Guide to Reducing Financing Costs for Investing in Residential Real Estate

Posted on: 25 July 2016

Investing in real estate is seldom a bad idea, since the price of real estate more often appreciates than it depreciates. However, real estate requires the investment of huge sums of money which some potential buyers cannot raise on their own. Fortunately there are a number of financing options you can make use of to raise the deficit and get that property you're eyeing. Read on to learn more.

1. Save for a huge down-payment

Depending on your bank/lender, you will usually have to place a 10-20 percent deposit for the property that you want, so that the mortgage covers the remaining amount. One secret to reducing your interest rates is to put up as high a deposit as you can – even higher than the required amount. Going higher will allow you to borrow less and can help you to get a better interest rate than you would sticking to the required deposit.

2. Have good credit

Nowhere is your credit history more important than when you're looking to get a mortgage: you're required to pay a significantly large amount of money for a very long time, so your lender will be very interested in how you've been repaying other debts in the past.

Before you begin searching for your property, get your credit report and look at your credit score. A better credit score will give you better borrowing rates and terms. Some lenders may charge you an additional fee to give you similar terms as those with a higher credit score, or else your interest rate will be higher.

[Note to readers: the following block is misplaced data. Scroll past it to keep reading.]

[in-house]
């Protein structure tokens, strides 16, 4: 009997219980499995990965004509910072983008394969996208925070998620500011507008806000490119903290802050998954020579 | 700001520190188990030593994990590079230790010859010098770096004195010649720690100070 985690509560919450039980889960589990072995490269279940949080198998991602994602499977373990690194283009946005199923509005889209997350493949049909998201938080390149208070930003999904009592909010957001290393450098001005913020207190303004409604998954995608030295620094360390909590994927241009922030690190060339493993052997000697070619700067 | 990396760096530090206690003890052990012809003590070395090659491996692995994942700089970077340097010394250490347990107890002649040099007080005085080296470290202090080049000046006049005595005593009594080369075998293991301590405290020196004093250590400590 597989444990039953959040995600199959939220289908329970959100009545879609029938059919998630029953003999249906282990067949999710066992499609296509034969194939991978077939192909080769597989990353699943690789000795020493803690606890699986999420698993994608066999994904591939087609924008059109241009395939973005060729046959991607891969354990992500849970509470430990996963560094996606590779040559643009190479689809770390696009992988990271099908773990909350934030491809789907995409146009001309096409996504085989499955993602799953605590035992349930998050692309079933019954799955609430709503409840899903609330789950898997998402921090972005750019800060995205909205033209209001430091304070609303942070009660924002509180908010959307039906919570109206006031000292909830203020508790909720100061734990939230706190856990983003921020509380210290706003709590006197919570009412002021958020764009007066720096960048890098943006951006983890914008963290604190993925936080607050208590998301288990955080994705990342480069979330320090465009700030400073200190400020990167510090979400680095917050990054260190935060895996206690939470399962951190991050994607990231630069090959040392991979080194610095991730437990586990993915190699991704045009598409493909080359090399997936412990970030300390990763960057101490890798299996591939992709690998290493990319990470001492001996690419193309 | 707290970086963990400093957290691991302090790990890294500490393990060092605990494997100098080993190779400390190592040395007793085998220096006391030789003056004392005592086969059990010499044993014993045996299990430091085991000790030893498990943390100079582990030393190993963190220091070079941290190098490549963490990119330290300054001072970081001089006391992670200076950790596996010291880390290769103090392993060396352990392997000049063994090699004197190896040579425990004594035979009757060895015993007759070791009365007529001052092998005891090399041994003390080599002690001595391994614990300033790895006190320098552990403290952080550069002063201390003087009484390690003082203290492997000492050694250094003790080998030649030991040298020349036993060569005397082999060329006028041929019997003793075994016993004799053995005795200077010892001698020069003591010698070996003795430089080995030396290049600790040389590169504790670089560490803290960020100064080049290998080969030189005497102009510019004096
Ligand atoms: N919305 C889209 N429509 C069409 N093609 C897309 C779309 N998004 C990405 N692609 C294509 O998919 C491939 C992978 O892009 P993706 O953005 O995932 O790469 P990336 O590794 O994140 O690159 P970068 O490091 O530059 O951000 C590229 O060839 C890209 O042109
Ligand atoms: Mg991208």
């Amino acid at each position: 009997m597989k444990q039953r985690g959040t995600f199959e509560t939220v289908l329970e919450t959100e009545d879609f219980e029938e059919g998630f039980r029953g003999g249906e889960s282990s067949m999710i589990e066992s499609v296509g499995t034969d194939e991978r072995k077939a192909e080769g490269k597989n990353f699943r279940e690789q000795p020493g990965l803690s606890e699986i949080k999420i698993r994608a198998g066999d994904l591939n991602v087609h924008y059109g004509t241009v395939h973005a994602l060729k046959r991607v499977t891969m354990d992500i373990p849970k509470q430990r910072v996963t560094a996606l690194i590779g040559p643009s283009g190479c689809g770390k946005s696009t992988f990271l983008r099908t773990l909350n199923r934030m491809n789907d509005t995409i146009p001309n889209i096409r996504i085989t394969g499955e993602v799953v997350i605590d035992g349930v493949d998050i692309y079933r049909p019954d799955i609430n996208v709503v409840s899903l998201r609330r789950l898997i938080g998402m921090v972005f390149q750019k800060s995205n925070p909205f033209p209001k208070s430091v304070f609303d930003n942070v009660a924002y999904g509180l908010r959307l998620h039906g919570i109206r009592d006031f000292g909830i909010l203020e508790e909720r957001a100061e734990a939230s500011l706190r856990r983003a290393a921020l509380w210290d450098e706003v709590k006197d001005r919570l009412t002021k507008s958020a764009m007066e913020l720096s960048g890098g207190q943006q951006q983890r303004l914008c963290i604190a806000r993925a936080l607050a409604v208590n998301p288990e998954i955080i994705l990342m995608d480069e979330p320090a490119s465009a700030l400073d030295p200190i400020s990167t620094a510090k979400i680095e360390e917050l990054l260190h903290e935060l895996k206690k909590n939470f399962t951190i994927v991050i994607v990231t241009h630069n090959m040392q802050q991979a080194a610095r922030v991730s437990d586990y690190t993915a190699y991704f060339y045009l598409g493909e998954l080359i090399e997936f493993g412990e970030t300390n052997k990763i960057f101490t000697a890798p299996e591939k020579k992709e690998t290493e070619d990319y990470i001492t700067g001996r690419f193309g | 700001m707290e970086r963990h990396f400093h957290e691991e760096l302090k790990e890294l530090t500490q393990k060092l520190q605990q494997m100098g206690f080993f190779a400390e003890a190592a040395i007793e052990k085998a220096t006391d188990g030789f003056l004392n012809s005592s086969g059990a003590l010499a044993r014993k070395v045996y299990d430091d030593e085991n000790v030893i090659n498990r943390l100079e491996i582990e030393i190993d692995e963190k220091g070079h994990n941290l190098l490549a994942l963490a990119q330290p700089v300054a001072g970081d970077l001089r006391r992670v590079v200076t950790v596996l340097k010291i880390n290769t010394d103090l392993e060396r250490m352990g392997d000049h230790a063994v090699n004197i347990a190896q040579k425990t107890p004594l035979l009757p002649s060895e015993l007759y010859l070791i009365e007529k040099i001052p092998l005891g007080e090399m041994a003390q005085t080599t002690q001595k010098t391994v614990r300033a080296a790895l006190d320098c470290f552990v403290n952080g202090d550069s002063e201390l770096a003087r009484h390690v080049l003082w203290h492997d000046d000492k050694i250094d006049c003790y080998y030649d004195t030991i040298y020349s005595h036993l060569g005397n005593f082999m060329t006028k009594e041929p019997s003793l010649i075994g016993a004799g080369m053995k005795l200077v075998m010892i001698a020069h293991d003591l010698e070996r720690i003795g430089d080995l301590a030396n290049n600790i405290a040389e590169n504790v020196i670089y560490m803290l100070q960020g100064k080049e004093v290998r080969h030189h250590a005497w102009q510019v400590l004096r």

If you're buying residential property for rental purposes, some lenders will require you to have reserves in your bank account to cover your personal and rental property-related expenses for several months. The idea is to ensure that you can still meet your obligations even if some of your units are vacant.  

3. Shop around smaller banks

If you can't afford to raise a huge deposit as suggested above or you have other special circumstances, steer clear of the financial big-names like national and international banks. Smaller banks are more flexible and may be better acquainted with your local markets. Research widely; you can use the input of mortgage brokers who have access to lots of loan products. Due diligence is most important – look at reviews, qualifications, certification and history among others.

4. Try other finance lines

If you're certain about the value of a certain property and need some extra money for renovations or a down-payment, consider other sources of money such as your life insurance policy, peer-to-peer lenders or home equity lenders. These sources of cash are riskier, so you want to research adequately to ensure that you can service the loan and have a fall-back plan in case your main income streams fail. Of course, your investment history should speak for you; individuals are generally more conservative lenders than entities because of the increased risk.